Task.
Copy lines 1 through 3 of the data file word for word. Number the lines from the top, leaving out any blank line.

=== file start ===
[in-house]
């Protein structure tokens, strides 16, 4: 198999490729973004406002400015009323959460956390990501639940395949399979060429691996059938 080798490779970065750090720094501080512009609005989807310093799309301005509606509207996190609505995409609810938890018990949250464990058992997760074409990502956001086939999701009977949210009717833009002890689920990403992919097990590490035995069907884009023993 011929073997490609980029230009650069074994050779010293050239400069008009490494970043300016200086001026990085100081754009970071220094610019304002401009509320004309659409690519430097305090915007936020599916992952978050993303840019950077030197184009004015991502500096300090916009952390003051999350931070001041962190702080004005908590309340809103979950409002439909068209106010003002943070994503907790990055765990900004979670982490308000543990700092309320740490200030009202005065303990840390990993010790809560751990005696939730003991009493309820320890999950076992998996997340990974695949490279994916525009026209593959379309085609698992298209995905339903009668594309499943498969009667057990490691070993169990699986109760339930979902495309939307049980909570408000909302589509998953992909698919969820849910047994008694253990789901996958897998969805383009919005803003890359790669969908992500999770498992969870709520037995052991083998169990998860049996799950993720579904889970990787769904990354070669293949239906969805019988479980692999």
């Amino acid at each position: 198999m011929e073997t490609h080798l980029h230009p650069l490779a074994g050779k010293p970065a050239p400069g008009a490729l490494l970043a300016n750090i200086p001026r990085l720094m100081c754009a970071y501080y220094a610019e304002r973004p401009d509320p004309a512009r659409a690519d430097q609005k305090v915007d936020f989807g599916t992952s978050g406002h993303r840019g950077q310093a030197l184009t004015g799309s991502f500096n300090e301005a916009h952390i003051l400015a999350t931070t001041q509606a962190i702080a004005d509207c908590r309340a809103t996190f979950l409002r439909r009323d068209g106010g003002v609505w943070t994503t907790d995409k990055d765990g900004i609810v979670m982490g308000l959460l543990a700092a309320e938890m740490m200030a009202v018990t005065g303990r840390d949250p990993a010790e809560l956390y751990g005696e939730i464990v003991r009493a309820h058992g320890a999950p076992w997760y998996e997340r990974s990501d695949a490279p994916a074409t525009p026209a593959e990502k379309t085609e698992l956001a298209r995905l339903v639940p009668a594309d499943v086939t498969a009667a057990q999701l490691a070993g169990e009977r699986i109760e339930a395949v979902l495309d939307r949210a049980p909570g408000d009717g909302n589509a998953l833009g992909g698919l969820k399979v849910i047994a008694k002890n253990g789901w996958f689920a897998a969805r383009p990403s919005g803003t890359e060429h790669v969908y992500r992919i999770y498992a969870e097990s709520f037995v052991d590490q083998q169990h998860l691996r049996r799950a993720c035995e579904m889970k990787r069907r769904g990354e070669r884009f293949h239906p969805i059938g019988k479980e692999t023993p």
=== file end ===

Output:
[in-house]
């Protein structure tokens, strides 16, 4: 198999490729973004406002400015009323959460956390990501639940395949399979060429691996059938 080798490779970065750090720094501080512009609005989807310093799309301005509606509207996190609505995409609810938890018990949250464990058992997760074409990502956001086939999701009977949210009717833009002890689920990403992919097990590490035995069907884009023993 011929073997490609980029230009650069074994050779010293050239400069008009490494970043300016200086001026990085100081754009970071220094610019304002401009509320004309659409690519430097305090915007936020599916992952978050993303840019950077030197184009004015991502500096300090916009952390003051999350931070001041962190702080004005908590309340809103979950409002439909068209106010003002943070994503907790990055765990900004979670982490308000543990700092309320740490200030009202005065303990840390990993010790809560751990005696939730003991009493309820320890999950076992998996997340990974695949490279994916525009026209593959379309085609698992298209995905339903009668594309499943498969009667057990490691070993169990699986109760339930979902495309939307049980909570408000909302589509998953992909698919969820849910047994008694253990789901996958897998969805383009919005803003890359790669969908992500999770498992969870709520037995052991083998169990998860049996799950993720579904889970990787769904990354070669293949239906969805019988479980692999």
């Amino acid at each position: 198999m011929e073997t490609h080798l980029h230009p650069l490779a074994g050779k010293p970065a050239p400069g008009a490729l490494l970043a300016n750090i200086p001026r990085l720094m100081c754009a970071y501080y220094a610019e304002r973004p401009d509320p004309a512009r659409a690519d430097q609005k305090v915007d936020f989807g599916t992952s978050g406002h993303r840019g950077q310093a030197l184009t004015g799309s991502f500096n300090e301005a916009h952390i003051l400015a999350t931070t001041q509606a962190i702080a004005d509207c908590r309340a809103t996190f979950l409002r439909r009323d068209g106010g003002v609505w943070t994503t907790d995409k990055d765990g900004i609810v979670m982490g308000l959460l543990a700092a309320e938890m740490m200030a009202v018990t005065g303990r840390d949250p990993a010790e809560l956390y751990g005696e939730i464990v003991r009493a309820h058992g320890a999950p076992w997760y998996e997340r990974s990501d695949a490279p994916a074409t525009p026209a593959e990502k379309t085609e698992l956001a298209r995905l339903v639940p009668a594309d499943v086939t498969a009667a057990q999701l490691a070993g169990e009977r699986i109760e339930a395949v979902l495309d939307r949210a049980p909570g408000d009717g909302n589509a998953l833009g992909g698919l969820k399979v849910i047994a008694k002890n253990g789901w996958f689920a897998a969805r383009p990403s919005g803003t890359e060429h790669v969908y992500r992919i999770y498992a969870e097990s709520f037995v052991d590490q083998q169990h998860l691996r049996r799950a993720c035995e579904m889970k990787r069907r769904g990354e070669r884009f293949h239906p969805i059938g019988k479980e692999t023993p």